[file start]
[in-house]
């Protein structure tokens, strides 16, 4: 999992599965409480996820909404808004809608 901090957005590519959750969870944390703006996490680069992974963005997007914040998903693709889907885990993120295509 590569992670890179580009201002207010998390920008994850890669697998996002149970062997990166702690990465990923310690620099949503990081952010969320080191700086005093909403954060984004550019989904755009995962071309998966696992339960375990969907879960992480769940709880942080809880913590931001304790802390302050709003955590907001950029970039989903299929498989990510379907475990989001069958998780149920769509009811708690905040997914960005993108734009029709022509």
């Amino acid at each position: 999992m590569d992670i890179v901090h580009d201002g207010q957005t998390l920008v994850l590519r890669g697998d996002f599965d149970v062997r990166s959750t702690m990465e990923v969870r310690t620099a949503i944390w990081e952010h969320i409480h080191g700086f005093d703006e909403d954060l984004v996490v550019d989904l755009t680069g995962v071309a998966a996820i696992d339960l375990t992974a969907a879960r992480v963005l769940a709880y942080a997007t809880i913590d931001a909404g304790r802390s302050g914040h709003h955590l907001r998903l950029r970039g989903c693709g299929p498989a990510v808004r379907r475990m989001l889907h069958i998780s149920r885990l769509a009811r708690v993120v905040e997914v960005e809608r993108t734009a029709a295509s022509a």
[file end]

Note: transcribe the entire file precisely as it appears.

[in-house]
């Protein structure tokens, strides 16, 4: 999992599965409480996820909404808004809608 901090957005590519959750969870944390703006996490680069992974963005997007914040998903693709889907885990993120295509 590569992670890179580009201002207010998390920008994850890669697998996002149970062997990166702690990465990923310690620099949503990081952010969320080191700086005093909403954060984004550019989904755009995962071309998966696992339960375990969907879960992480769940709880942080809880913590931001304790802390302050709003955590907001950029970039989903299929498989990510379907475990989001069958998780149920769509009811708690905040997914960005993108734009029709022509």
């Amino acid at each position: 999992m590569d992670i890179v901090h580009d201002g207010q957005t998390l920008v994850l590519r890669g697998d996002f599965d149970v062997r990166s959750t702690m990465e990923v969870r310690t620099a949503i944390w990081e952010h969320i409480h080191g700086f005093d703006e909403d954060l984004v996490v550019d989904l755009t680069g995962v071309a998966a996820i696992d339960l375990t992974a969907a879960r992480v963005l769940a709880y942080a997007t809880i913590d931001a909404g304790r802390s302050g914040h709003h955590l907001r998903l950029r970039g989903c693709g299929p498989a990510v808004r379907r475990m989001l889907h069958i998780s149920r885990l769509a009811r708690v993120v905040e997914v960005e809608r993108t734009a029709a295509s022509a």